Friday, July 3, 2015

Email question: Thinking about a property, how do I evaluate it as farmland?

I got a question on email from someone who's looking to purchase some farmland; they're not looking to develop it or build a house, but would like to grow things.  

Here's what I would do when I'm looking at farmland I'm interested in purchasing or leasing:  

First, To get an idea of what the area will support, look at the land surrounding the parcel; it's likely that the soil and conditions for your parcel will be similar.  So if they're growing hay, it's a fairly safe bet that you can grow hay; or berries, or whatever it is they're using it for.  Recognize that the people who own that land have probably spent some time (years... decades...) finding out what works, and whatever it is that's what they're doing.  If you're going to be doing exactly the same thing with the land that they are it's a safer bet that you'll have decent results.  

Second; put your boots on and walk the ground.  Are there conditions that look different on the parcel -- more or less wet, different types of soils, rocks or vegetation?  Whenever there's a change in vegetation that usually is a clue that the conditions there are different in some way.  A different band of soil, seasonal flooding... something causes that difference.  Ask around and see what that might be.   In the area that I'm in the only farmland left at decent prices is in the flood plains, and anytime you're there there's risk of floods.  Check with the neighbors to see how often it floods, and how deep, and for how long.  Most of the time floods don't matter to annual farming -- a flooded corn field after the corn is harvested is no big deal -- but it will affect perennial crops or things like orchards.  blueberries can tolerate a bit of a flood.  
Bring a shovel on that trip, and a 5 gallon bucket.  Collect 1-2 cups of dirt from 3 or 4 locations that represent the entire parcel.  Strip the vegetation out, and mix it all up in a bucket, and have a soil test done.   It'll cost you about $60 and take a week or 10 days.  They will ask you what you want to grow, and they'll give you a report that says "to grow pumpkins on this ground you need..." and give you fertilizer or amendments and amounts that they reccomend.    In this area Skagit Farmers supply in conway does tests; contact your local agricultural extension or conservation district for someone near you.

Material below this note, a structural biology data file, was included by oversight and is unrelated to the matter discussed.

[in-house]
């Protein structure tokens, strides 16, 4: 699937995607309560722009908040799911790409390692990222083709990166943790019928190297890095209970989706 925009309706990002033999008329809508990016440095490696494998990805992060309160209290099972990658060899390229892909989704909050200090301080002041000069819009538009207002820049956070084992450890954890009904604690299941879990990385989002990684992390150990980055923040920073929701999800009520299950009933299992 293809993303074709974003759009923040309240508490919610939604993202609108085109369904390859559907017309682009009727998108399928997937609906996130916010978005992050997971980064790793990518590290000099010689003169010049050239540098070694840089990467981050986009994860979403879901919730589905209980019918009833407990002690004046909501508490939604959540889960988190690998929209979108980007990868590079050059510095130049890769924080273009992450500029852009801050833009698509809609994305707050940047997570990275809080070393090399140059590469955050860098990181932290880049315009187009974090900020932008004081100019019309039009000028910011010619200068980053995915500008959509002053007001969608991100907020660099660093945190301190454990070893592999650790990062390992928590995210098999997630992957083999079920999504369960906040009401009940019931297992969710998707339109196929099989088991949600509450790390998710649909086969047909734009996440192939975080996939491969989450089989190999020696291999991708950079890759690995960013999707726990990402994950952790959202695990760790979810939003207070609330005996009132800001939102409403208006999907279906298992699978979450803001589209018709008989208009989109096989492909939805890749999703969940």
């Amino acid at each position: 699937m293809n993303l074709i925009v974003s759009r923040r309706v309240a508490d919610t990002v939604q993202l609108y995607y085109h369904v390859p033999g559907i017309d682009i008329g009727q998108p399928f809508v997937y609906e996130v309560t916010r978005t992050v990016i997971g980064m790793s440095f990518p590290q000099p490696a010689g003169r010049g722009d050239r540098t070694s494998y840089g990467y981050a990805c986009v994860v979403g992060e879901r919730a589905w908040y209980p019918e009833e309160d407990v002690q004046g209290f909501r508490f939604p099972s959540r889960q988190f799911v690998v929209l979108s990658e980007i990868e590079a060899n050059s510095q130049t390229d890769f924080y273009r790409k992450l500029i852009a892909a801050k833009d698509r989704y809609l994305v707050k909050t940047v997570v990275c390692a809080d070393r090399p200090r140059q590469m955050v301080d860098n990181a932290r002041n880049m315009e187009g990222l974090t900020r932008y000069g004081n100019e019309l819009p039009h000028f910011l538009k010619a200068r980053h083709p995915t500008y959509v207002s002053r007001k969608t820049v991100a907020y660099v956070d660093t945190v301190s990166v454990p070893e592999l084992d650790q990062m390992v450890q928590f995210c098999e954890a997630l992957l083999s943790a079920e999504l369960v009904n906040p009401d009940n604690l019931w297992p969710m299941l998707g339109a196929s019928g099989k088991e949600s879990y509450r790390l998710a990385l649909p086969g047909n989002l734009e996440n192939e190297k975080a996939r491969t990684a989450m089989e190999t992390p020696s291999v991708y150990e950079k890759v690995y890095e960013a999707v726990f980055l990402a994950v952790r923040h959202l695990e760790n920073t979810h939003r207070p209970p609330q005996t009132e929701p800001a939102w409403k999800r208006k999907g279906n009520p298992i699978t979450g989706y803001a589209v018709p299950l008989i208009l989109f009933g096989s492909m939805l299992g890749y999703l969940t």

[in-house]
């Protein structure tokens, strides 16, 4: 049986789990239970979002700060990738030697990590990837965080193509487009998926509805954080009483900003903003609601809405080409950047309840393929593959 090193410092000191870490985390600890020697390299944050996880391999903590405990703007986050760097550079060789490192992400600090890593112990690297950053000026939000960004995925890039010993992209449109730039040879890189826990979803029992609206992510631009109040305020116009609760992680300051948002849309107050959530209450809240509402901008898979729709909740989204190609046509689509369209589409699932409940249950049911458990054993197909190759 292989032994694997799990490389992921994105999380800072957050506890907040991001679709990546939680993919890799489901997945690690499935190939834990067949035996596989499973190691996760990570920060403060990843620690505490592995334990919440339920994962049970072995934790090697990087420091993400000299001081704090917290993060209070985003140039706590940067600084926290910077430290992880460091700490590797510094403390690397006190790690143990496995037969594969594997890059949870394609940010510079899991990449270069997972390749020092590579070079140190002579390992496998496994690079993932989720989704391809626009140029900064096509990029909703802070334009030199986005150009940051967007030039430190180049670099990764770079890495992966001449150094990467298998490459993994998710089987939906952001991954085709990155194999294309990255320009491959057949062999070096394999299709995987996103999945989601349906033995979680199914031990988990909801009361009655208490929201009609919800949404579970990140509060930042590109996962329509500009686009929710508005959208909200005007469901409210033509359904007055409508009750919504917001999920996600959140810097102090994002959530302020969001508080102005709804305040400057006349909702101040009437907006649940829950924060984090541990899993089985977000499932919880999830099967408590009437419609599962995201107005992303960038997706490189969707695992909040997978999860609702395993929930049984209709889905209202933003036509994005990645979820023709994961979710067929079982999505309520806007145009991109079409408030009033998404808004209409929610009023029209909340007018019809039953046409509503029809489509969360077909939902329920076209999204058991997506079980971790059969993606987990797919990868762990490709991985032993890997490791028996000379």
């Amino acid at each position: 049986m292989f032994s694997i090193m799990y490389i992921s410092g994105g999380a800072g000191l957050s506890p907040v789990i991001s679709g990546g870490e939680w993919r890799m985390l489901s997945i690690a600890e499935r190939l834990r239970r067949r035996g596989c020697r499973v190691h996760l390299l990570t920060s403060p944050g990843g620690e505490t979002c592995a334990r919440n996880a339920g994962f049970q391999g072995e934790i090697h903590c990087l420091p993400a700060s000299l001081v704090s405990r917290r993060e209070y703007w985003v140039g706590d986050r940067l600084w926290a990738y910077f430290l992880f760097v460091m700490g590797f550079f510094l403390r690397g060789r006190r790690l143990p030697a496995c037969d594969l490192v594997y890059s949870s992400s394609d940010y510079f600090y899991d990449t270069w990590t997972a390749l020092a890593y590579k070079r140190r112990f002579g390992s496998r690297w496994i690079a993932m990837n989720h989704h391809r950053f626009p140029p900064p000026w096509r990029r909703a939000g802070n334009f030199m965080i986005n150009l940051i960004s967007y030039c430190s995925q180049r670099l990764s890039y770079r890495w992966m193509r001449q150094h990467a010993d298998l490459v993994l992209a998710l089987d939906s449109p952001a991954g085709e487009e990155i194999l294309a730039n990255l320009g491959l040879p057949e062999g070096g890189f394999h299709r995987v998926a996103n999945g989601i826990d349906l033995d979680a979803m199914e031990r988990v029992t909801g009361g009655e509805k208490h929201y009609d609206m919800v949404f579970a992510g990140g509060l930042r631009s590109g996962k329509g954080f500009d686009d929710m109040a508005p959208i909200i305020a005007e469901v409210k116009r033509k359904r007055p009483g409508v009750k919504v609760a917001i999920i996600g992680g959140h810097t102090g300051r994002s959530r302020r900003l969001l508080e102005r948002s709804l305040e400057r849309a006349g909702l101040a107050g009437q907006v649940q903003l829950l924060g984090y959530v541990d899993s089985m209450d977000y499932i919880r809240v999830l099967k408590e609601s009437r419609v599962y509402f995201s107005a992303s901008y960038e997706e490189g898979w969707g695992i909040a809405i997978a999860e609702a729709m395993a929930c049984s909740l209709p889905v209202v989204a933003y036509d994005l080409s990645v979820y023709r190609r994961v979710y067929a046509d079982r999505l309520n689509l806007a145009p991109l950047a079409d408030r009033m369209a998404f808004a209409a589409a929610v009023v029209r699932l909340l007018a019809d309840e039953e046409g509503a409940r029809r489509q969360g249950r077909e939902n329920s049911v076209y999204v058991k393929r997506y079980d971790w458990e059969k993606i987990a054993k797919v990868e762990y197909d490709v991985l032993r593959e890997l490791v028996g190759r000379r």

For the parcel that I was asked about I'm going to guess (because of my experience with the ground in that area) that it's acidic soil with a fair bit of peat in it, and a relatively high water table.  Those conditions are pretty darned good for things like cranberries or blueberries, but to grow crops like pumpkins my guess is that you'll need to add a lot of lime to bring the soil PH in line.  
Your local conditions will vary, and a soil test will tell you what you need to know.  

Finally, a 1-acre garden, intensively cultivated, will be quite a bit of work - more than a full-time job for one person; if you're contemplating buying more than that, you're going to need some sort of equipment to help you farm that ground.  I can't say what that might be -- depends on the crops you plant -- but you may be able to horse trade a little work with the neighbors; they bale  your hay in return for half, or for a per-bale fee, something like that.  

These are just my thoughts on this; I'm sure that they would love to hear more thoughts from others.  


Unknown said...

Really, really, REALLY talk to and listen to the locals. When they say that the growing season is 90 days~ believe them. They know what they are talking about.

Rich said...

If I was buying farmland, I'd study the soil survey for the area to get a better idea of what the potential of the land was. NRCS has soil surveys available online at:

The soil surveys I've looked at detail potential crop yields, suitable uses (cropland, hayland, pasture), permeability, etc.

You will need to know the specific soil types on the land you're interested in buying or renting which is usually available online or at the NRCS office (I've been using

Once I'd studied all that, I'd get a proper soil testing probe, take dozens of samples in each "zone", and run soil tests on some of the different soil types to get a better idea of what I would be working with.

All that is easier said than done at times, but when you are planning on spending as much money as land currently costs, I'd rather know as much as possible before I spent my money.